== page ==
This journalist covered the violence. Now he can’t stay neutral
Progress-Index photojournalist reflects on bearing witness to the Charlottesville protests
On the morning of Sunday, Aug. 13, the day after deadly demonstrations rocked Charlottesville and the nation, I stood in the balcony at First Baptist Church amongst the congregation trying to make sense of what had occurred over the last 24 hours.
I heard First Baptist Church Deacon Don Gathers sum up the chaos: "The devil came down to Charlottesville, and he brought the full fury of hell with him."
As a photojournalist who had been on the front lines of the death and destruction that took place in Charlottesville, I can affirm that Hell paid a visit to Earth on Saturday, Aug. 12, 2017.
In the last two weeks, I’ve relied on Gathers’ words to lift me from a broken and sad state to a position of renewed conviction to speak out and resist hatred in all its forms.
In the course of my journalism career, I have seen the results of terrible fires, accidents and crimes. Usually, I arrive shortly after first responders have had a chance to secure the scene. Most of the time, I’m able to do my job with compassionate professionalism, which is a nice way of saying I can keep myself at a safe emotional distance from the subject at hand in order to objectively report the story.
But on Saturday, I bore witness to the worst that humanity can inflict upon itself as it was happening. By now, we all have seen pictures and videos of the violence, hateful rhetoric and deadly car attack. But no amount of Hollywood action flicks or news accounts of tragedy around the world can prepare a person for seeing the torn flesh and blood with one’s own eyes, for hearing the sound of bullhorns and wooden sticks on bone, for smelling the pepper spray and the fear in the air.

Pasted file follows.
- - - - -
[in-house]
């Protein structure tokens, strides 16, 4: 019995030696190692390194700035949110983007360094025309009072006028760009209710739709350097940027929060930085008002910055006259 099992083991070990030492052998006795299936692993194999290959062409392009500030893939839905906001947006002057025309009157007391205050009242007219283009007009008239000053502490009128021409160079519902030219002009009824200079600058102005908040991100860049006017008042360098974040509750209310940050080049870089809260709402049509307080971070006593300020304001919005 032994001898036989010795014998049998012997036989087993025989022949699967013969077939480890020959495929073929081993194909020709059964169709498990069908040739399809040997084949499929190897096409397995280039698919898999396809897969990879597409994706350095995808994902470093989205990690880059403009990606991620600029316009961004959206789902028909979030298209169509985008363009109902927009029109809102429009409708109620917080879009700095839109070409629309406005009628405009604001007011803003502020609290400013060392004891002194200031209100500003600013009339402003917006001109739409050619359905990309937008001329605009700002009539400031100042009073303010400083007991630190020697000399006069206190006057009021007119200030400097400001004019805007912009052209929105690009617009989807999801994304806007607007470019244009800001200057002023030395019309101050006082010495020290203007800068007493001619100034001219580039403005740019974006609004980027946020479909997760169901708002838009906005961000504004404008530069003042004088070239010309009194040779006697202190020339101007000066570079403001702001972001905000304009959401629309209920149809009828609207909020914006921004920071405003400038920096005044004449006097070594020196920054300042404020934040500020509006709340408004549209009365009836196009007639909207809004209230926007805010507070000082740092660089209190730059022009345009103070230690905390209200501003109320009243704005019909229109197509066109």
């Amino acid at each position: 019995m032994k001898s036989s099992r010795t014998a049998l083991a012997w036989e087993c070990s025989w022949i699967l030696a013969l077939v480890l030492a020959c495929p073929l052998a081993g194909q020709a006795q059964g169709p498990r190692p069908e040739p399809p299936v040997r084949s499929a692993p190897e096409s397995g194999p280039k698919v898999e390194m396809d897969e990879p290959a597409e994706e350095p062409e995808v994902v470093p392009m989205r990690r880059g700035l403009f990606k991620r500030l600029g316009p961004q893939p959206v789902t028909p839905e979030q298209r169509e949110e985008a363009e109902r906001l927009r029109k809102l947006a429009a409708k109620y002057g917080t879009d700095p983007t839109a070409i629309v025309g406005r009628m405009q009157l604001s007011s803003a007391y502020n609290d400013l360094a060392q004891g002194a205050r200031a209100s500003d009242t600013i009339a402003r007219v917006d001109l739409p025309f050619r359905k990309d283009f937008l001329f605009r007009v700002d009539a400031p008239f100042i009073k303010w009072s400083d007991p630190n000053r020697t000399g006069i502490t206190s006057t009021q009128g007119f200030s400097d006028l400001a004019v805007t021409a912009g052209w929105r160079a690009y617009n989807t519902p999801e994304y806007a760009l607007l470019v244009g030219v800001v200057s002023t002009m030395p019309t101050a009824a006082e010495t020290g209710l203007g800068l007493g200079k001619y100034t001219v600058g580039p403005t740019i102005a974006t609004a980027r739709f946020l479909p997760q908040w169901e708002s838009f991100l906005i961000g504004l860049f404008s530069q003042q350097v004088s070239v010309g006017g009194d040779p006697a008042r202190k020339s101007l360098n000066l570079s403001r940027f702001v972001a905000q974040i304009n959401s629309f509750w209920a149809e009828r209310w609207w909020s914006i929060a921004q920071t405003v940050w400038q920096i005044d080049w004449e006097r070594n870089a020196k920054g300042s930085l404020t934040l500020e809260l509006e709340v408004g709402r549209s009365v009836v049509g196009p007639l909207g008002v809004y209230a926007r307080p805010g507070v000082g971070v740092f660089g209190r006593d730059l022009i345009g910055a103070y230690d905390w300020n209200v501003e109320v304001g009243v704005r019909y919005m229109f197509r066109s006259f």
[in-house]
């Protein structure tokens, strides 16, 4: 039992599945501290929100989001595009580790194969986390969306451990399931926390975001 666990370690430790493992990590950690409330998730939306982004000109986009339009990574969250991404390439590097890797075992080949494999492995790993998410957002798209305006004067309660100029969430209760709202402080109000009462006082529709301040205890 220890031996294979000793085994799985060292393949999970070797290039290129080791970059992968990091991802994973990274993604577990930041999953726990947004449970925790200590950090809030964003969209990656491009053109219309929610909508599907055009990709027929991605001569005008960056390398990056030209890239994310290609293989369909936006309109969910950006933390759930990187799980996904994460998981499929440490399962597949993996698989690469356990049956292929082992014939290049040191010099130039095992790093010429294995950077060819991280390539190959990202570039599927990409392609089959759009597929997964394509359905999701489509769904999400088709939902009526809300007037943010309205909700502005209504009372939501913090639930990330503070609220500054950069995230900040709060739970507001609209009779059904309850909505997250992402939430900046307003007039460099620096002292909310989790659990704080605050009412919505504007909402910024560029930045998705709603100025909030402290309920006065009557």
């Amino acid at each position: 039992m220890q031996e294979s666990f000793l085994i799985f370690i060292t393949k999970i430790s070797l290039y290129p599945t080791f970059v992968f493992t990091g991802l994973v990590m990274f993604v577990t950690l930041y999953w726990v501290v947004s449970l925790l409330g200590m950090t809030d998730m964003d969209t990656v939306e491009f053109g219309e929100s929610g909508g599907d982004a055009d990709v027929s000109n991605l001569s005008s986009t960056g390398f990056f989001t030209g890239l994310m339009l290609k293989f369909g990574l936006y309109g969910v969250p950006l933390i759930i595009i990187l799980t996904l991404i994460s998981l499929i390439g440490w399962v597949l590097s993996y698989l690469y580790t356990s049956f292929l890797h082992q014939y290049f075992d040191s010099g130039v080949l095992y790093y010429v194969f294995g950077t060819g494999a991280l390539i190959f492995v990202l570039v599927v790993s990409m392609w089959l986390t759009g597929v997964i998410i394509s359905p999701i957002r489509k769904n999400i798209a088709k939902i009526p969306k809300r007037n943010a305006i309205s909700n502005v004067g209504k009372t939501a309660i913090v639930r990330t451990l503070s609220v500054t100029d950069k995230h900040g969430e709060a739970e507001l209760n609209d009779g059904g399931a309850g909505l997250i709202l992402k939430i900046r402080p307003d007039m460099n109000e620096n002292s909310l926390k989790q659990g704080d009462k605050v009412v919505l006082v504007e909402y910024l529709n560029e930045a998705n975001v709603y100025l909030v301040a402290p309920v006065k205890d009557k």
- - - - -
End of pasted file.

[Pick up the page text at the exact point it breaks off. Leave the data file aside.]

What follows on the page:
The hard-core activists from the two opposing political and moral systems came to Charlottesville ready to rumble, and they were prepared for the worst. Each side wore body armor, carried weapons and communications systems and fielded its own medical and legal support teams. However, the white nationalists, to a man (and yes, I saw only white men), were more heavily armed and had a militia to protect them. Only a handful of counterprotesters openly carried small handguns or rifles.
At Emancipation Park, the events of Saturday morning began before 9 a.m. with a slow buildup of tension, yelling, hand gesturing and the throwing of bottles, glitter bombs and paint bombs. It just took one person to gesture toward another and accidentally clip them for the crowd to be sent into a punching, shoving and beating frenzy. The main fights broke out shortly before noon.
Other than that, I don't know who started